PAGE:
Abstract BACKGROUND: Research within the last decade has shown melatonin to have previously-unsuspected beneficial actions on the peripheral reproductive organs. Likewise, numerous investigations have documented that stable circadian rhythms are also helpful in maintaining reproductive health. The relationship of melatonin and circadian rhythmicity to maternal and fetal health is summarized in this review. METHODS: Databases were searched for the related published English literature up to 15 May 2013. The search terms used in various combinations included melatonin, circadian rhythms, biological clock, suprachiasmatic nucleus, ovary, pregnancy, uterus, placenta, fetus, pre-eclampsia, intrauterine growth restriction, ischemia-reperfusion, chronodisruption, antioxidants, oxidative stress and free radicals. The results of the studies uncovered are summarized herein. RESULTS: Both melatonin and circadian rhythms impact reproduction, especially during pregnancy. Melatonin is a multifaceted molecule with direct free radical scavenging and indirect antioxidant activities. Melatonin is produced in both the ovary and in the placenta where it protects against molecular mutilation and cellular dysfunction arising from oxidative/nitrosative stress. The placenta, in particular, is often a site of excessive free radical generation due to less than optimal adhesion to the uterine wall, which leads to either persistent hypoxia or intermittent hypoxia and reoxygenation, processes that cause massive free radical generation and organ dysfunction. This may contribute to pre-eclampsia and other disorders which often complicate pregnancy. Melatonin has ameliorated free radical damage to the placenta and to the fetus in experiments using non-human mammals. Likewise, the maintenance of a regular maternal light/dark and sleep/wake cycle is important to stabilize circadian rhythms generated by the maternal central circadian pacemaker, the suprachiasmatic nuclei. Optimal circadian rhythmicity in the mother is important since her circadian clock, either directly or indirectly via the melatonin rhythm, programs the developing master oscillator of the fetus. Experimental studies have shown that disturbed maternal circadian rhythms, referred to as chronodisruption, and perturbed melatonin cycles have negative consequences for the maturing fetal oscillators, which may lead to psychological and behavioral problems in the newborn. To optimize regular circadian rhythms and prevent disturbances of the melatonin cycle during pregnancy, shift work and bright light exposure at night should be avoided, especially during the last trimester of pregnancy. Finally, melatonin synergizes with oxytocin to promote delivery of the fetus. Since blood melatonin levels are normally highest during the dark period, the propensity of childbirth to occur at night may relate to the high levels of melatonin at this time which work in concert with oxytocin to enhance the strength of uterine contractions. CONCLUSIONS: A number of conclusions naturally evolve from the data summarized in this review: (i) melatonin, of both pineal and placental origin, has essential functions in fetal maturation and placenta/uterine homeostasis; (ii) circadian clock genes, which are components of all cells including those in the peripheral reproductive organs, have important roles in reproductive and organismal (fetal and maternal) physiology; (iii) due to the potent antioxidant actions of melatonin, coupled with its virtual absence of toxicity, this indoleamine may have utility in the treatment of pre-eclampsia, intrauterine growth restriction, placental and fetal ischemia/reperfusion, etc. (iv) the propensity for parturition to occur at night may relate to the synergism between the nocturnal increase in melatonin and oxytocin.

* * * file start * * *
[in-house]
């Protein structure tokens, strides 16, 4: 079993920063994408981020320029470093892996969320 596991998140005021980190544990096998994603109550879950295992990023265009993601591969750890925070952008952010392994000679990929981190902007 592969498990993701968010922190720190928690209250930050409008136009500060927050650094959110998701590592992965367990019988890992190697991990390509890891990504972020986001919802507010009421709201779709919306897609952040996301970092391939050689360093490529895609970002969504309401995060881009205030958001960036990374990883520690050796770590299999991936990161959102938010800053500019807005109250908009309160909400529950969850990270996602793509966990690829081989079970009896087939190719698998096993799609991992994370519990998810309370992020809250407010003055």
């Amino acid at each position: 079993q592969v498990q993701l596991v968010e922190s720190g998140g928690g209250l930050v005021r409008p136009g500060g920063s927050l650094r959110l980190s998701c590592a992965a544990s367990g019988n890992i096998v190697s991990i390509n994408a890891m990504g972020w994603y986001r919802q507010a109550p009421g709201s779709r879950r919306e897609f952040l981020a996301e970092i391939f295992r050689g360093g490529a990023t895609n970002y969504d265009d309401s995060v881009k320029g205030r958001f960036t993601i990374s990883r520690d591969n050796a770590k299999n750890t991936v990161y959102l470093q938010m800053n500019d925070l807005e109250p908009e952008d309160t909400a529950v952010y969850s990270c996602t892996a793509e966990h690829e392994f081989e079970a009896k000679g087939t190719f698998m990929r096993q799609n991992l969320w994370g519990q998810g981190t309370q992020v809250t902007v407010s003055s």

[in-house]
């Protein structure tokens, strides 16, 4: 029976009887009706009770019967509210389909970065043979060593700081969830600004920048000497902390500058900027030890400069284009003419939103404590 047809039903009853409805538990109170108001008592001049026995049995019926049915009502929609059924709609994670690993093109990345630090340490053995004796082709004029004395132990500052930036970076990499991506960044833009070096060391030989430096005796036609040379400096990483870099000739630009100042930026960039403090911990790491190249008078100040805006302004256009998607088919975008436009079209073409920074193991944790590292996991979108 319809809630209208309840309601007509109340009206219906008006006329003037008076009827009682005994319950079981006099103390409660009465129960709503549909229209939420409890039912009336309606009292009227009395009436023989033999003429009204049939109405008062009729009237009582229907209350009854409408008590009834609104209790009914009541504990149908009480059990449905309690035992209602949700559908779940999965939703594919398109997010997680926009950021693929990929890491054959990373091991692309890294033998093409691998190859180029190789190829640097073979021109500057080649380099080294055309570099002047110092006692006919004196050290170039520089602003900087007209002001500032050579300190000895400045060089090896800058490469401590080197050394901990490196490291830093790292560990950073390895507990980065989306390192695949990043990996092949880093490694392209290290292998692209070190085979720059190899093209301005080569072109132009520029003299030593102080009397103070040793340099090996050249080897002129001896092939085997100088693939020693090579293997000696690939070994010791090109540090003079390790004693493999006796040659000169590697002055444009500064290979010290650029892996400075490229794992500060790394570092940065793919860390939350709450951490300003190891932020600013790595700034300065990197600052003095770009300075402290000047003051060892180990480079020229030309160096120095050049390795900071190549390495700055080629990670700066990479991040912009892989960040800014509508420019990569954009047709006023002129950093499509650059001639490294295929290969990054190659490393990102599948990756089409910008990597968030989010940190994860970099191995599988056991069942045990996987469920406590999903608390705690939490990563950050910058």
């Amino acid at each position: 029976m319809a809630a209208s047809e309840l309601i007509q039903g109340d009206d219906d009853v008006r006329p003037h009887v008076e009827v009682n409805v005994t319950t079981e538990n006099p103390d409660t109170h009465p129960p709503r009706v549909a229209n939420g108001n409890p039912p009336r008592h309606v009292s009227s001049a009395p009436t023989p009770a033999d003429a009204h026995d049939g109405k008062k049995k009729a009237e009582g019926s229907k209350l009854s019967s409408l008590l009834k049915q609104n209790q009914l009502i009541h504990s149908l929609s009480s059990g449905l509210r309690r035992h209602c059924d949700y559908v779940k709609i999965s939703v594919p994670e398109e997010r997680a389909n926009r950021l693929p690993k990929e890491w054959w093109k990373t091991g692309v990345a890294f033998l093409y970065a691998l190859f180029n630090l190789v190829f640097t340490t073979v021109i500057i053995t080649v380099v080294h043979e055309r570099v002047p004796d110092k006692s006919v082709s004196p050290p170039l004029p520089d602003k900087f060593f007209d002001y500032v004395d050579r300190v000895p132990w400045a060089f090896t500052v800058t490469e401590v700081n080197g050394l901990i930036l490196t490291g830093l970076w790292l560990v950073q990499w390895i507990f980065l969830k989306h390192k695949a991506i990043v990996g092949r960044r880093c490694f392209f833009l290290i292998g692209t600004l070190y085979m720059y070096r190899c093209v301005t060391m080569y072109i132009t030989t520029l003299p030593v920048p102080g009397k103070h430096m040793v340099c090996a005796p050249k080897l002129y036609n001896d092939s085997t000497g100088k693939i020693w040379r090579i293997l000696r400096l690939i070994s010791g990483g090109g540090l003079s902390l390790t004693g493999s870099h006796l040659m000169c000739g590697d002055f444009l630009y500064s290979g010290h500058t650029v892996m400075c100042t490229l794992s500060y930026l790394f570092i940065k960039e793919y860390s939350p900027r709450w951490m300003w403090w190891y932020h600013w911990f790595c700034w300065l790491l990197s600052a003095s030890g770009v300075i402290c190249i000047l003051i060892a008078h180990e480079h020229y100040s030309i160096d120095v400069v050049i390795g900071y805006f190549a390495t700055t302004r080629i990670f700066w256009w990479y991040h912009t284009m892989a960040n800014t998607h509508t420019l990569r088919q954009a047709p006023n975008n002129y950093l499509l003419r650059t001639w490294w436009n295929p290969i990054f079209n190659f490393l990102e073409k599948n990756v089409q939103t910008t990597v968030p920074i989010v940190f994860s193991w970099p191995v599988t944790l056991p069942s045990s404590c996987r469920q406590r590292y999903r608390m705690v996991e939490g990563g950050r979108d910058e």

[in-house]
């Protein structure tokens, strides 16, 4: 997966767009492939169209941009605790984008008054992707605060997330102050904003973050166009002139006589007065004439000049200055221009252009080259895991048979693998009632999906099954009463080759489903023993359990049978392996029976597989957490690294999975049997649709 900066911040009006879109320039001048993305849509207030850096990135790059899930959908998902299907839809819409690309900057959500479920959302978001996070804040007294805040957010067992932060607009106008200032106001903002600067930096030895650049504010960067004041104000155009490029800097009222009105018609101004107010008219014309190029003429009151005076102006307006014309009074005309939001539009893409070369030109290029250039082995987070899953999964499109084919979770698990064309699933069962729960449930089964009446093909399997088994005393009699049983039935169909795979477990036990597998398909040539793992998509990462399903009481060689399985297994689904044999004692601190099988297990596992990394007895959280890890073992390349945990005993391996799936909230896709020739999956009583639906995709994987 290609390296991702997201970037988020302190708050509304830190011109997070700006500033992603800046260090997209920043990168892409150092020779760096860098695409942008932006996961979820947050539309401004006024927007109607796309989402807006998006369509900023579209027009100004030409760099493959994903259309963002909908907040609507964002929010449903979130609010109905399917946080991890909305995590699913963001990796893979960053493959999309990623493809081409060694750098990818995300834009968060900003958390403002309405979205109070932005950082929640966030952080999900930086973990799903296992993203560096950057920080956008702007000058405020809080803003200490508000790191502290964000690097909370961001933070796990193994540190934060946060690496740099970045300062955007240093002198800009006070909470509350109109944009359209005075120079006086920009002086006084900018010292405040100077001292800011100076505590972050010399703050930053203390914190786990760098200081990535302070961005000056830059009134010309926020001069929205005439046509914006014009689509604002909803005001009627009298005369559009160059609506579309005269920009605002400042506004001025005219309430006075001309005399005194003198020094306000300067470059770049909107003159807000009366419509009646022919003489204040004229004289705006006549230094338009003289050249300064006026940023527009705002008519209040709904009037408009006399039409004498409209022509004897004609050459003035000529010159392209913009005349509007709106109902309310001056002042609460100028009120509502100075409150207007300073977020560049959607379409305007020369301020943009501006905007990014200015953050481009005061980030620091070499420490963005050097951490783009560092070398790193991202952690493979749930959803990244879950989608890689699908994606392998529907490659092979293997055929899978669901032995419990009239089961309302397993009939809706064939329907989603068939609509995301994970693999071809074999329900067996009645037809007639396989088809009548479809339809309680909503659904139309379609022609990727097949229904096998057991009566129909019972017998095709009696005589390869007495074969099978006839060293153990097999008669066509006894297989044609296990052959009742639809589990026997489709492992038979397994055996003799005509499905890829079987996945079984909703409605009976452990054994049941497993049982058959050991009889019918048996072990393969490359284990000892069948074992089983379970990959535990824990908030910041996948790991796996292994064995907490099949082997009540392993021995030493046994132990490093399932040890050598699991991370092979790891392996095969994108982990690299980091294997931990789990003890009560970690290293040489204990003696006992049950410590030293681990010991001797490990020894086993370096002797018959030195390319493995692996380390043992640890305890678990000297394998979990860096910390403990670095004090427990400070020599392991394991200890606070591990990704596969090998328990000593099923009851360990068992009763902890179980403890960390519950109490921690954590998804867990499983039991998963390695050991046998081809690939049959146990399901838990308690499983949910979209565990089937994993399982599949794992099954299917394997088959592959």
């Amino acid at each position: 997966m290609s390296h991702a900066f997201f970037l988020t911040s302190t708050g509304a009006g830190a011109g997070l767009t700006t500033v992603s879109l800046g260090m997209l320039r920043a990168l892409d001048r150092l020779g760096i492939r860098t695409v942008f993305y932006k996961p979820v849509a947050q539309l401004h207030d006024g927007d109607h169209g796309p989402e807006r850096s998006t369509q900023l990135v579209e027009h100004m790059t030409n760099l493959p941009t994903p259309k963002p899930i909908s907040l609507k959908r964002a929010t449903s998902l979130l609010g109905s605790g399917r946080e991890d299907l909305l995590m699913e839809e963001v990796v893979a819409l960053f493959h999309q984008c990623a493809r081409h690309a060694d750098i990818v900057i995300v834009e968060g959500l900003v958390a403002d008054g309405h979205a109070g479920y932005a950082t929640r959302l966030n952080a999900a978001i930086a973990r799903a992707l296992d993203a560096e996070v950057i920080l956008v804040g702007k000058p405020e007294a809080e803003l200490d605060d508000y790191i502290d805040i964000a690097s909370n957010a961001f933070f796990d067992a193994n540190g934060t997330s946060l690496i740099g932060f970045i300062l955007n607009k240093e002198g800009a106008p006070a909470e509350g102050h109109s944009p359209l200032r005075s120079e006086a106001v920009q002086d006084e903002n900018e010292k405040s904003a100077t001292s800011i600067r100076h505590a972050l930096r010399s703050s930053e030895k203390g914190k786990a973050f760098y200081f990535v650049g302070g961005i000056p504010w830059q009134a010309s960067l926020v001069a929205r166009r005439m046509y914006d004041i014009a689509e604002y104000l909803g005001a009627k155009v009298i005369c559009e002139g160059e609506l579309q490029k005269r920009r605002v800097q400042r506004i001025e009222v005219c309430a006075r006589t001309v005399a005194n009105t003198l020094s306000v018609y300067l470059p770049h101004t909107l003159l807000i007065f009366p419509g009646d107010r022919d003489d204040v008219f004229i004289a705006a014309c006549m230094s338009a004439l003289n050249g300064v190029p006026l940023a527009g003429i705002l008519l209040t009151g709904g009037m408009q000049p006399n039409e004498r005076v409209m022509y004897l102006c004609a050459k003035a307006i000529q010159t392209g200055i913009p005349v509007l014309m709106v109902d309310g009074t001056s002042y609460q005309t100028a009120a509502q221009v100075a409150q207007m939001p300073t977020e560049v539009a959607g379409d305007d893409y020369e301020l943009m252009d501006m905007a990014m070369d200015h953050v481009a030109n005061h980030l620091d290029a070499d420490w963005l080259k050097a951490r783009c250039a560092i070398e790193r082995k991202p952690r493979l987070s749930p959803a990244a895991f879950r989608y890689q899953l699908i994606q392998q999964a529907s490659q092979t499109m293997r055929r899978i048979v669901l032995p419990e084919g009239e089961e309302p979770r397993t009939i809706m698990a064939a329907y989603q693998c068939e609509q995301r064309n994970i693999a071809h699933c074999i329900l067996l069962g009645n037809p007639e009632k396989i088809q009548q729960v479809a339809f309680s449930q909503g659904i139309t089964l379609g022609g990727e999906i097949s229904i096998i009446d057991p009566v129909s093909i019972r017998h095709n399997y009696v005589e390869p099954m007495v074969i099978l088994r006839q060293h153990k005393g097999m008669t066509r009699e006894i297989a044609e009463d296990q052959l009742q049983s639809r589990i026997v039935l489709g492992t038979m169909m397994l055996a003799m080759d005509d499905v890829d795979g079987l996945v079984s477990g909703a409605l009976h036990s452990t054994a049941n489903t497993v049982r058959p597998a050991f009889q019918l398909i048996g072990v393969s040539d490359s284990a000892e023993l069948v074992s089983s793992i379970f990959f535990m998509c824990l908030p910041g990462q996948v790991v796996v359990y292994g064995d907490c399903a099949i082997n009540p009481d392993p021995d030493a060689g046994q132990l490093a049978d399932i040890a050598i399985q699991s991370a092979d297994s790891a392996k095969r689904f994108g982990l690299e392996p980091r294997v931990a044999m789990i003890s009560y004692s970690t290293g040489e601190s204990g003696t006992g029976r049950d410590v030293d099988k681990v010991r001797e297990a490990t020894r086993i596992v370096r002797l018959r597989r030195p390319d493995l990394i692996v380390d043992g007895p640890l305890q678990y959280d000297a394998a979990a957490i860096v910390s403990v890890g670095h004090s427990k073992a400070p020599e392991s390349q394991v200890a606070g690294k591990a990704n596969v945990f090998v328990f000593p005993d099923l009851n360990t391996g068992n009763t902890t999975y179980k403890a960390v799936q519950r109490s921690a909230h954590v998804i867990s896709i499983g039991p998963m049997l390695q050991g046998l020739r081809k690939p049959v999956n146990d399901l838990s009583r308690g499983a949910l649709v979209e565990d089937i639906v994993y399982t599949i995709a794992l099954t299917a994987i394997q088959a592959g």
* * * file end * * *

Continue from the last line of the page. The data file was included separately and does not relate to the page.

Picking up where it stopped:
Address Department of Cellular and Structural Biology, University of Texas Health Science Center, San Antonio, TX, USA